BMW BLENDS TURBOS INTO A 4,6 SECOND FUN RUN
BMW HAS announced its TwinPower Turbo technology, which features not two but four turbochargers and the latest tech in common-rail direct injection.
This multi-stage turbocharging system was engineered for the BMW 750d xDrive and BMW 750Ld xDrive, and makes 294 kW and 760 Newton metres to qualify as the world’s most powerful six-cylinder diesel engine.
Yet, BMW also claim fantastic fuel consumption — a combined use of as low as 5,7 l/100 km — and very low CO2 emissions of between 154 and 149 g/km.
Bearing in mind the ongoing VW and Mitsubishi emission scandals, BWM would have been very careful to have verified these figures.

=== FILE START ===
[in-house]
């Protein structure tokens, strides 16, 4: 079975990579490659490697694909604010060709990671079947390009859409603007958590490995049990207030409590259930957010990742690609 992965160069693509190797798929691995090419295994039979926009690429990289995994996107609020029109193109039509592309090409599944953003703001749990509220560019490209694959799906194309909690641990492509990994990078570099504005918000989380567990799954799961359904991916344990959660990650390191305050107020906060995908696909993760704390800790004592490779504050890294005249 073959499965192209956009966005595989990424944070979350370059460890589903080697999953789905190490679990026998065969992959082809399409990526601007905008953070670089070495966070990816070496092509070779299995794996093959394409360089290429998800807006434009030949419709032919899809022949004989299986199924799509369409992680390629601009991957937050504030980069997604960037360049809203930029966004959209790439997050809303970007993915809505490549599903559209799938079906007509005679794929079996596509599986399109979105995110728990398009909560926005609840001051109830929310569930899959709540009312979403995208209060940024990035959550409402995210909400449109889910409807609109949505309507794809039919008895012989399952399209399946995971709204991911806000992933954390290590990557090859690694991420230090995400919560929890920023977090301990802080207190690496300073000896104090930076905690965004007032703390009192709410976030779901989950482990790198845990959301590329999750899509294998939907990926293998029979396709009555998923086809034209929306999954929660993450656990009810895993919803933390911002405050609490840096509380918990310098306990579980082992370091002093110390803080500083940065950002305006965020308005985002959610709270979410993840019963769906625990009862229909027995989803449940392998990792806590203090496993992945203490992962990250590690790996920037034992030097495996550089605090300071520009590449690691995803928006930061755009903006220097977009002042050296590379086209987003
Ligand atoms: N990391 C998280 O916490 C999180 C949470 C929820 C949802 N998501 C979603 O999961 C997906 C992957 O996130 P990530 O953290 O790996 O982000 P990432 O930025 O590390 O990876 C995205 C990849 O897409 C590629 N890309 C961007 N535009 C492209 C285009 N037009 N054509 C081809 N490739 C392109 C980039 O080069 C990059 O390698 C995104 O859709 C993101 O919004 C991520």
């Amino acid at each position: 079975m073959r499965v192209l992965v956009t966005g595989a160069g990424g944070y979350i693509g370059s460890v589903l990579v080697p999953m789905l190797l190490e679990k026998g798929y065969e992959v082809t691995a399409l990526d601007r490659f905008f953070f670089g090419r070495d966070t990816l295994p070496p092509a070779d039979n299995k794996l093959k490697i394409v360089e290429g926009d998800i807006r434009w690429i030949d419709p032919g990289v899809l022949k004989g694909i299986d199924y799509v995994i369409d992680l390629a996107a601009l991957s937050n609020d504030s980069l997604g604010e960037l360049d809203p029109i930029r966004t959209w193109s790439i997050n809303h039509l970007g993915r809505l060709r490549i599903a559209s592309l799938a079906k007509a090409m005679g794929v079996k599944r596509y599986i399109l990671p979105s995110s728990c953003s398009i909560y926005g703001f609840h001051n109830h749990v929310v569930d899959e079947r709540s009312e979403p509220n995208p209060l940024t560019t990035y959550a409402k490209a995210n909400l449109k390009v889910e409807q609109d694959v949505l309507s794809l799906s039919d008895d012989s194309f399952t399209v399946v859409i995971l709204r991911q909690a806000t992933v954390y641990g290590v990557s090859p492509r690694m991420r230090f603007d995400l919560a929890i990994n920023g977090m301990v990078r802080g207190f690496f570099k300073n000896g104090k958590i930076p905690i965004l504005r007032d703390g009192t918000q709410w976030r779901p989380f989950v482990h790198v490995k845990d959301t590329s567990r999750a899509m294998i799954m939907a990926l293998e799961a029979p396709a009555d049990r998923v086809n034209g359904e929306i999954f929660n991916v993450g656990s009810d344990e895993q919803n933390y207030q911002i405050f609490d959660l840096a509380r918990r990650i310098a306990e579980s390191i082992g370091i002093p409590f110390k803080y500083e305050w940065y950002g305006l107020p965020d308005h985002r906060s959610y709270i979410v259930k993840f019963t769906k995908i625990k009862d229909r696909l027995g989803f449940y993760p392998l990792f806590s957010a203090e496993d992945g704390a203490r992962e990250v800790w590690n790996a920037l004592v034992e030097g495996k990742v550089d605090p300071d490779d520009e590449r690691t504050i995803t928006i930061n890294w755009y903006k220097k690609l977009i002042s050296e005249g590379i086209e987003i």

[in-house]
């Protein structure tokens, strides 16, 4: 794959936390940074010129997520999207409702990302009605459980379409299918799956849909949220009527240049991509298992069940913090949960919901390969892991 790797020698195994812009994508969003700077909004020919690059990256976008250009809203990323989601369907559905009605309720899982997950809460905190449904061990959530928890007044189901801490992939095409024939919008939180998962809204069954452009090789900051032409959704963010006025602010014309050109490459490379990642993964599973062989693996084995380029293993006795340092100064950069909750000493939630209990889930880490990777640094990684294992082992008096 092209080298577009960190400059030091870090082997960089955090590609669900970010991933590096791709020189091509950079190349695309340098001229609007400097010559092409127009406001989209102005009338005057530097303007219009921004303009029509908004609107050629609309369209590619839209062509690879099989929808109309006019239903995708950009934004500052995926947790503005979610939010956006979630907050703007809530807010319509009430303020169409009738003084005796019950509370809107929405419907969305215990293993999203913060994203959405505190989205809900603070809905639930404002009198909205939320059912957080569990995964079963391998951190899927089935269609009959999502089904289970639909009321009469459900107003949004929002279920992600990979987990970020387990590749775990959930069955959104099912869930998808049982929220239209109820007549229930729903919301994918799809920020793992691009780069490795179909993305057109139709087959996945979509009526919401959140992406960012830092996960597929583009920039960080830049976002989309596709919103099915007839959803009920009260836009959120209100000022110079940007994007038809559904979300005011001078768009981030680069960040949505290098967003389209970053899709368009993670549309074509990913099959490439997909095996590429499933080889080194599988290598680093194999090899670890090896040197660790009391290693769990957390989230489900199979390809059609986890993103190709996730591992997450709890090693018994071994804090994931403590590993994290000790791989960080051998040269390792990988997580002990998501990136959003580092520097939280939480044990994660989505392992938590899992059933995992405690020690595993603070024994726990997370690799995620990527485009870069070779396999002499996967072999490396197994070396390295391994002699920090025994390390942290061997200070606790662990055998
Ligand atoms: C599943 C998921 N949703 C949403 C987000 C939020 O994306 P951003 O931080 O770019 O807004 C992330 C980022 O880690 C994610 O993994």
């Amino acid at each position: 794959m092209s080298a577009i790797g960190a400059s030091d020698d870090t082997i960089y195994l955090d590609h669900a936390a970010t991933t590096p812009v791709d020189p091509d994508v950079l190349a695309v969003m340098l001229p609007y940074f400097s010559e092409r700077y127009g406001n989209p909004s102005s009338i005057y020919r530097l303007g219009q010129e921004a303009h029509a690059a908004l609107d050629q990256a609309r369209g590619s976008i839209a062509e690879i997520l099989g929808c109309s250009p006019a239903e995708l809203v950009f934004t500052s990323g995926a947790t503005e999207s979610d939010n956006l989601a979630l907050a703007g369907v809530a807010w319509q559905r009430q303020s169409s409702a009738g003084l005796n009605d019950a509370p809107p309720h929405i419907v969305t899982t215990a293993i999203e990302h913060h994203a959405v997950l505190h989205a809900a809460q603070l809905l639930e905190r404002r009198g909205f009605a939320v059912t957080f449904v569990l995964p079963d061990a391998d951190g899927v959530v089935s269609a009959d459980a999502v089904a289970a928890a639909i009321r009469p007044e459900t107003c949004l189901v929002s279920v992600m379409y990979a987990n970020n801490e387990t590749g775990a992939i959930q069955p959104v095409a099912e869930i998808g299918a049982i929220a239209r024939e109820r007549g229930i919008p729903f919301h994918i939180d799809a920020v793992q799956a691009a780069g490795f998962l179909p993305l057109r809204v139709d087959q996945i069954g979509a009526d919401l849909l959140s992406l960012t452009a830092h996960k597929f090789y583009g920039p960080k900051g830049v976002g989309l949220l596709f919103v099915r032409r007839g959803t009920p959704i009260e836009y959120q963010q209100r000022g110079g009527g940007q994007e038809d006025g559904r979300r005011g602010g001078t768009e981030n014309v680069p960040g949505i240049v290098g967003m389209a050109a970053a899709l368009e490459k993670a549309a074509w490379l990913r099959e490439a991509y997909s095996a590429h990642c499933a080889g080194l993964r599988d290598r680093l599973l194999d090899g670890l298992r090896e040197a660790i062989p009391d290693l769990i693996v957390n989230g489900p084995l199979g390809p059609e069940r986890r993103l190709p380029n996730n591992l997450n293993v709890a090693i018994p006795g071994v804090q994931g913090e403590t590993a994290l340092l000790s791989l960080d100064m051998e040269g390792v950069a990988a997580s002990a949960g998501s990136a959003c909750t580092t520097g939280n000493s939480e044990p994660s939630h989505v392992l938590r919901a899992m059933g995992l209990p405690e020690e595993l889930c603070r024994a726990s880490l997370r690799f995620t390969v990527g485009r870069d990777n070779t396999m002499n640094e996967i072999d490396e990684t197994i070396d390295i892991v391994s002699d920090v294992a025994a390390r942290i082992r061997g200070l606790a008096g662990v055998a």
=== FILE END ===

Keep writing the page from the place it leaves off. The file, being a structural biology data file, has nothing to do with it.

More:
BMW also claims acceleration from zero to 100 km/h in 4,6 seconds for the heavy 750d xDrive, a claim which every petrolhead is sure to test.
BMW’s engineers said in a statement this “get up and go” is due to a new form of multi-stage turbocharging, “which now brings together four turbochargers to enable boost pressure to be built up even more quickly at lower engine speeds and therefore prompts swift responses to throttle applications from idle”.
In normal driving, the two low-pressure turbochargers and one of the two high-pressure turbos are permanently in action.
Only under hard acceleration from idle will the two low-pressure turbochargers be bypassed by means of a flap control system. This allows boost pressure to be built up even more quickly. The second high-pressure turbocharger is brought into play at an engine speed of about 2 500 rpm.
Another new feature is exhaust gas recirculation for the low-pressure stage of the turbocharging system as well as the high-pressure stage.
This increases the effectiveness of the turbochargers and of the engine as a whole.
The BMW 750d xDrive — the most powerful sixcylinder diesel — will be on sale from July 2016.